Every crisis is also a chance. Corona is a chance for remote work. It created a broad spread of home office and remote working. But why is it so important for remote workers to work in a fully distributed team?
Factors for a positive experience with remote work
As expected, the employee experience with remote working wasn’t consistently positive. Whether or not someone is comfortable working remotely depends on many factors: the social environment; the degree of self-motivation and self-discipline; the ability to relax mindfully.
However, the essential factor is the organization of the teams and the company in general. While for many unintentional remote employers, the technical hurdles were in the foreground, other things are much more important to the remote employee in everyday life: How is communication regulated? What response times are expected? How much trust is placed in me?
Humans are social beings — some more than others. And a certain degree of personal bonding is crucial for successful cooperation. The chance that we’ll bond socially on the side is — in contrast to a classic company — highly unlikely with remote workplaces.
Communicative and social fairness
In times when all workers worked from home, there was at least a communicative fairness. Everyone was — more or less heavily — prevented from communicating in-person with others. However, many companies have allowed their employees to return to the office over the last several months. It’s being thought about and sometimes demanded that remote work is generally made an option. But what does this mean for employees?
Remote employees are severely disadvantaged in mixed operations, both in terms of communication and social interaction.
Remote first mindset
This can only be cured if the company sets up a remote first mindset. This means that all processes are designed to work as if all employees were in the home office. In practice, this is hardly feasible. For example, this would mean that meetings would always be held via video with everyone in front of their own monitor and not, as is usually the case, a few employees on-site in a large meeting room and the remote employees connected to it (anyone who has ever experienced something like this knows that it’s a disaster — no matter how expensive the video system is). But this in turn requires that each employee sits in their own room or at least has a headset so good that other voices in the room aren’t recorded.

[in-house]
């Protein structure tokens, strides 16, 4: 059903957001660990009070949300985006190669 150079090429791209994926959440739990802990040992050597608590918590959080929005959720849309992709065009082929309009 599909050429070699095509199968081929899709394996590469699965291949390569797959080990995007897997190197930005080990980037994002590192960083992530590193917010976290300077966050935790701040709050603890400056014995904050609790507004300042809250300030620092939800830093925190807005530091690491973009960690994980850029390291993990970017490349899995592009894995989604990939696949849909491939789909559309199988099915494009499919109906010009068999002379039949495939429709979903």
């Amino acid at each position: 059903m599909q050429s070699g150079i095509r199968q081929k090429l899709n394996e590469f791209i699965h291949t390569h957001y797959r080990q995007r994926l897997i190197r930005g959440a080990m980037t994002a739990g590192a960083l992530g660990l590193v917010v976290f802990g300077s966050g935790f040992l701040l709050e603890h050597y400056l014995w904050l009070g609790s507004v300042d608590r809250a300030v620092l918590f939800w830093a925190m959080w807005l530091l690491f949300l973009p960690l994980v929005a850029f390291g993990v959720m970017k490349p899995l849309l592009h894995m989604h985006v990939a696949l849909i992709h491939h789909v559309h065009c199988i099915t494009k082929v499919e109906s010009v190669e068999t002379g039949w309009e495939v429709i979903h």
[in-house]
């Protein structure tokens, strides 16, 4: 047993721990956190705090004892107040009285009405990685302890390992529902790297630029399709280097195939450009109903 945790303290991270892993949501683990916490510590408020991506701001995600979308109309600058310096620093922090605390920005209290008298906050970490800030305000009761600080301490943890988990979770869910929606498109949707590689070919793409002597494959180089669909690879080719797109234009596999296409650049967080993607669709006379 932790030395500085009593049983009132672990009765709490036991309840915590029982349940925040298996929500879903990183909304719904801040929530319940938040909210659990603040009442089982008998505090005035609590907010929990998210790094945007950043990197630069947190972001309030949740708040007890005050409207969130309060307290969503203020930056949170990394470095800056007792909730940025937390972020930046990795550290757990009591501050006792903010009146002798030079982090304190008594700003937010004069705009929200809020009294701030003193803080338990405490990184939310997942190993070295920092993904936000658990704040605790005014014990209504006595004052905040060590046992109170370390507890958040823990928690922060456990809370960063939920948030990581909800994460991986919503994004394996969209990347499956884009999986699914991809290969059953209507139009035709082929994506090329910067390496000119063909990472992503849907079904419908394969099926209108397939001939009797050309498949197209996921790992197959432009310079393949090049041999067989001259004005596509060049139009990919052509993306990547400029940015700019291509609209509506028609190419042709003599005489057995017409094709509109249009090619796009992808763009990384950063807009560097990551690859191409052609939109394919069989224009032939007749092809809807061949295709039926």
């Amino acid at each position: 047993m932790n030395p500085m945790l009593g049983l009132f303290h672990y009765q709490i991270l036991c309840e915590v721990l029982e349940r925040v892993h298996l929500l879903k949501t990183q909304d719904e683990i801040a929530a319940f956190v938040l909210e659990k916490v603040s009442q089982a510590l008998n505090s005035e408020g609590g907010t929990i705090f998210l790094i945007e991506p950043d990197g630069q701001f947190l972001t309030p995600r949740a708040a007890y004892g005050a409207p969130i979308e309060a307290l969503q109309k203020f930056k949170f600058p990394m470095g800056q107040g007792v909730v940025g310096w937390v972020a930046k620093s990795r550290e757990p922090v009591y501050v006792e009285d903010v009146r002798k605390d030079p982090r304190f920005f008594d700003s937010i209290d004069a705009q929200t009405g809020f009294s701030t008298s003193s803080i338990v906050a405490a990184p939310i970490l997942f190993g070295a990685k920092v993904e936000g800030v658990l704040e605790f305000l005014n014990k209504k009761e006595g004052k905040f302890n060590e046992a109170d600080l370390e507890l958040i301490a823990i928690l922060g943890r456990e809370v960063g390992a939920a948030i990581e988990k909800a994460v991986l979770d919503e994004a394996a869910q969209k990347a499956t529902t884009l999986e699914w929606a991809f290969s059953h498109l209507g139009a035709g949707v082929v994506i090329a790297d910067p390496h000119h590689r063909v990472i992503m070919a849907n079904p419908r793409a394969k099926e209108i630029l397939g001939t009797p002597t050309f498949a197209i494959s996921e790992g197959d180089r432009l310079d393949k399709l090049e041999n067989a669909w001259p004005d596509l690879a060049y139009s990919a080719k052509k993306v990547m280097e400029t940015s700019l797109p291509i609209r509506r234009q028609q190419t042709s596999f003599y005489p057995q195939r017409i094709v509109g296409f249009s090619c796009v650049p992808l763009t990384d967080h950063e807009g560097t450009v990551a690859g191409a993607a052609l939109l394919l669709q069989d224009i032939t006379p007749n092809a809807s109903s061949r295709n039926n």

But it becomes even more difficult when it comes to communication: who wants to ban ad-hoc communication? And who would think of communicating all decisions made in a personal meeting to all other team members in written communication?
I have heard and read from many people that it’s the fear of suddenly being left out that drives them back into the office. And with good reason.
Even remote only companies aren’t without threat
We, as a remote native company with a fully distributed team, are also familiar with these problems. Whenever we meet in person — be it at a retreat or at a work meeting — we have to be very careful that things that are communicated and decisions that are made during that time together are communicated to all other relevant team members. Decisions may only be made if all relevant decision-makers are onsite. Otherwise, it can only be prepared and must be decided later, in a remote session.
Problems with scaling
Providing information and decisions in writing is an essential step in the right direction. But it’s also not a universal solution. With increasing team size we realize that compressing information and making it available in a target-oriented way is a very important factor. Only if you have the possibility to access the relevant information can make sure that you don’t drown in the flood of information. Of course, this isn’t a new insight but was propagated in knowledge management more than 10 years ago. However, as a remote company with almost 40 employees, the problem is already visible and we’re continuously adapting our ways of communication.
I have huge respect for companies that consider a mixture of office and remote employees. Especially if you come from a pure office operation, significant changes are necessary if you’re serious and want to develop a successful model. On the other hand, I think it would be comparatively easy to set up sites later on, even if you’re a remote native company.
Henning is a Software Expert with strong enterprise skills. He’s worked in many management positions like Product Management, Marketing, Business Development, and Digitalization. He’s one of the Co-founders of Frontastic and works as Integrator and COO.